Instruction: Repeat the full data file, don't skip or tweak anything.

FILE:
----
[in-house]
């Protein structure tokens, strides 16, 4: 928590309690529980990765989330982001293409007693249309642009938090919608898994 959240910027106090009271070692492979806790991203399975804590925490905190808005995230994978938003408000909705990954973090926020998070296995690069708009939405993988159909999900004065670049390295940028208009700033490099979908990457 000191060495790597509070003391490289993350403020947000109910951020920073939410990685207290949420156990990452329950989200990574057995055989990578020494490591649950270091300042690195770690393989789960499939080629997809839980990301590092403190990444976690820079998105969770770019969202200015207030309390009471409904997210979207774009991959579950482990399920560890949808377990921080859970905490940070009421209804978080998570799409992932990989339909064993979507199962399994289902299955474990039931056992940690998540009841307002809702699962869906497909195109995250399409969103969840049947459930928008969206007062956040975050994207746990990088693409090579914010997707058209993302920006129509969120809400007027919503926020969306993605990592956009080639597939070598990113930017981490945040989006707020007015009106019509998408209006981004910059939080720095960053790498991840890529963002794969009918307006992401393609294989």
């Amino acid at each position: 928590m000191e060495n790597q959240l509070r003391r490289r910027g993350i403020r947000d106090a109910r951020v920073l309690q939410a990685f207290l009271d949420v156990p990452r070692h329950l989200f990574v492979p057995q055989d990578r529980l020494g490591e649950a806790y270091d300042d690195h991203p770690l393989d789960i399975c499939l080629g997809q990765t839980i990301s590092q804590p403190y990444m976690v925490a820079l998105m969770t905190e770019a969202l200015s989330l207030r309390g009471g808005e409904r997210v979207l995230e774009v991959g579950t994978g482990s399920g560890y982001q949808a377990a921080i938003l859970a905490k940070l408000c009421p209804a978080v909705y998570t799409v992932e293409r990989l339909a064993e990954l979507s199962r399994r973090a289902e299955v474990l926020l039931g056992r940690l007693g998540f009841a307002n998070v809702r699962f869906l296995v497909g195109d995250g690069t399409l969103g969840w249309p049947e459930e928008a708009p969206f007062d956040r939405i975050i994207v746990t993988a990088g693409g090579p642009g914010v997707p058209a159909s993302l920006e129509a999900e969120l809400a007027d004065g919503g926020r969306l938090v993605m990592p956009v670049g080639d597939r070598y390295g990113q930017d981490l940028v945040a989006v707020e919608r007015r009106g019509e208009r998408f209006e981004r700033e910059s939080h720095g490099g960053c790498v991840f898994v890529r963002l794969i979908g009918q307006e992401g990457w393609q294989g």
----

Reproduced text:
[in-house]
């Protein structure tokens, strides 16, 4: 928590309690529980990765989330982001293409007693249309642009938090919608898994 959240910027106090009271070692492979806790991203399975804590925490905190808005995230994978938003408000909705990954973090926020998070296995690069708009939405993988159909999900004065670049390295940028208009700033490099979908990457 000191060495790597509070003391490289993350403020947000109910951020920073939410990685207290949420156990990452329950989200990574057995055989990578020494490591649950270091300042690195770690393989789960499939080629997809839980990301590092403190990444976690820079998105969770770019969202200015207030309390009471409904997210979207774009991959579950482990399920560890949808377990921080859970905490940070009421209804978080998570799409992932990989339909064993979507199962399994289902299955474990039931056992940690998540009841307002809702699962869906497909195109995250399409969103969840049947459930928008969206007062956040975050994207746990990088693409090579914010997707058209993302920006129509969120809400007027919503926020969306993605990592956009080639597939070598990113930017981490945040989006707020007015009106019509998408209006981004910059939080720095960053790498991840890529963002794969009918307006992401393609294989």
């Amino acid at each position: 928590m000191e060495n790597q959240l509070r003391r490289r910027g993350i403020r947000d106090a109910r951020v920073l309690q939410a990685f207290l009271d949420v156990p990452r070692h329950l989200f990574v492979p057995q055989d990578r529980l020494g490591e649950a806790y270091d300042d690195h991203p770690l393989d789960i399975c499939l080629g997809q990765t839980i990301s590092q804590p403190y990444m976690v925490a820079l998105m969770t905190e770019a969202l200015s989330l207030r309390g009471g808005e409904r997210v979207l995230e774009v991959g579950t994978g482990s399920g560890y982001q949808a377990a921080i938003l859970a905490k940070l408000c009421p209804a978080v909705y998570t799409v992932e293409r990989l339909a064993e990954l979507s199962r399994r973090a289902e299955v474990l926020l039931g056992r940690l007693g998540f009841a307002n998070v809702r699962f869906l296995v497909g195109d995250g690069t399409l969103g969840w249309p049947e459930e928008a708009p969206f007062d956040r939405i975050i994207v746990t993988a990088g693409g090579p642009g914010v997707p058209a159909s993302l920006e129509a999900e969120l809400a007027d004065g919503g926020r969306l938090v993605m990592p956009v670049g080639d597939r070598y390295g990113q930017d981490l940028v945040a989006v707020e919608r007015r009106g019509e208009r998408f209006e981004r700033e910059s939080h720095g490099g960053c790498v991840f898994v890529r963002l794969i979908g009918q307006e992401g990457w393609q294989g």